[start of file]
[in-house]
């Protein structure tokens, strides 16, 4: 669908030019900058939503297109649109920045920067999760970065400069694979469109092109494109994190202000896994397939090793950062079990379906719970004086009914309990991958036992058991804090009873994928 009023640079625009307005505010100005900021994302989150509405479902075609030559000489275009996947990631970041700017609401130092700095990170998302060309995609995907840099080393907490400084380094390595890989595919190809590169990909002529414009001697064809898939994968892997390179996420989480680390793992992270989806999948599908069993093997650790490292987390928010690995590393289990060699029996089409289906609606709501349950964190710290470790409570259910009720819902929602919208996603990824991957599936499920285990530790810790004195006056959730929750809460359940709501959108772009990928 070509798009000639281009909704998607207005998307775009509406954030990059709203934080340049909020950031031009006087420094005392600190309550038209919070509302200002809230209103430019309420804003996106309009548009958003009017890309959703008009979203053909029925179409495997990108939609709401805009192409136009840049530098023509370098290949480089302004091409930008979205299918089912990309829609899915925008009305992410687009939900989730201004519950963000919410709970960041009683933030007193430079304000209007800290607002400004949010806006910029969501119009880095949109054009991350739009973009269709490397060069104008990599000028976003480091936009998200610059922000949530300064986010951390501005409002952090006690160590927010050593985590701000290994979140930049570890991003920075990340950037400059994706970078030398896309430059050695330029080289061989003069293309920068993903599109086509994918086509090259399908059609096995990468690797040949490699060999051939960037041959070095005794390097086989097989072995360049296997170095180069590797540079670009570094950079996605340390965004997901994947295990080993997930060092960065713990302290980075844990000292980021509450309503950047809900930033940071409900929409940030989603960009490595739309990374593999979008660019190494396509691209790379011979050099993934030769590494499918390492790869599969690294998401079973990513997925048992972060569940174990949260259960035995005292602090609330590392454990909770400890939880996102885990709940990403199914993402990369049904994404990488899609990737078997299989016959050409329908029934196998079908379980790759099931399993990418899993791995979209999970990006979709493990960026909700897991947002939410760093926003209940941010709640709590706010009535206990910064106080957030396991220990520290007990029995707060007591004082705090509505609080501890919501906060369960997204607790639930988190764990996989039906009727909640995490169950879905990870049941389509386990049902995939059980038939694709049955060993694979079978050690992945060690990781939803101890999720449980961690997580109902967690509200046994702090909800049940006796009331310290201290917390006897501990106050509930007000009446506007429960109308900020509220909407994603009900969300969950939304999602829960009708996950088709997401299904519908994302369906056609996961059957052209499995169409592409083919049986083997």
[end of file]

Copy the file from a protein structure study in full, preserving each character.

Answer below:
[in-house]
């Protein structure tokens, strides 16, 4: 669908030019900058939503297109649109920045920067999760970065400069694979469109092109494109994190202000896994397939090793950062079990379906719970004086009914309990991958036992058991804090009873994928 009023640079625009307005505010100005900021994302989150509405479902075609030559000489275009996947990631970041700017609401130092700095990170998302060309995609995907840099080393907490400084380094390595890989595919190809590169990909002529414009001697064809898939994968892997390179996420989480680390793992992270989806999948599908069993093997650790490292987390928010690995590393289990060699029996089409289906609606709501349950964190710290470790409570259910009720819902929602919208996603990824991957599936499920285990530790810790004195006056959730929750809460359940709501959108772009990928 070509798009000639281009909704998607207005998307775009509406954030990059709203934080340049909020950031031009006087420094005392600190309550038209919070509302200002809230209103430019309420804003996106309009548009958003009017890309959703008009979203053909029925179409495997990108939609709401805009192409136009840049530098023509370098290949480089302004091409930008979205299918089912990309829609899915925008009305992410687009939900989730201004519950963000919410709970960041009683933030007193430079304000209007800290607002400004949010806006910029969501119009880095949109054009991350739009973009269709490397060069104008990599000028976003480091936009998200610059922000949530300064986010951390501005409002952090006690160590927010050593985590701000290994979140930049570890991003920075990340950037400059994706970078030398896309430059050695330029080289061989003069293309920068993903599109086509994918086509090259399908059609096995990468690797040949490699060999051939960037041959070095005794390097086989097989072995360049296997170095180069590797540079670009570094950079996605340390965004997901994947295990080993997930060092960065713990302290980075844990000292980021509450309503950047809900930033940071409900929409940030989603960009490595739309990374593999979008660019190494396509691209790379011979050099993934030769590494499918390492790869599969690294998401079973990513997925048992972060569940174990949260259960035995005292602090609330590392454990909770400890939880996102885990709940990403199914993402990369049904994404990488899609990737078997299989016959050409329908029934196998079908379980790759099931399993990418899993791995979209999970990006979709493990960026909700897991947002939410760093926003209940941010709640709590706010009535206990910064106080957030396991220990520290007990029995707060007591004082705090509505609080501890919501906060369960997204607790639930988190764990996989039906009727909640995490169950879905990870049941389509386990049902995939059980038939694709049955060993694979079978050690992945060690990781939803101890999720449980961690997580109902967690509200046994702090909800049940006796009331310290201290917390006897501990106050509930007000009446506007429960109308900020509220909407994603009900969300969950939304999602829960009708996950088709997401299904519908994302369906056609996961059957052209499995169409592409083919049986083997």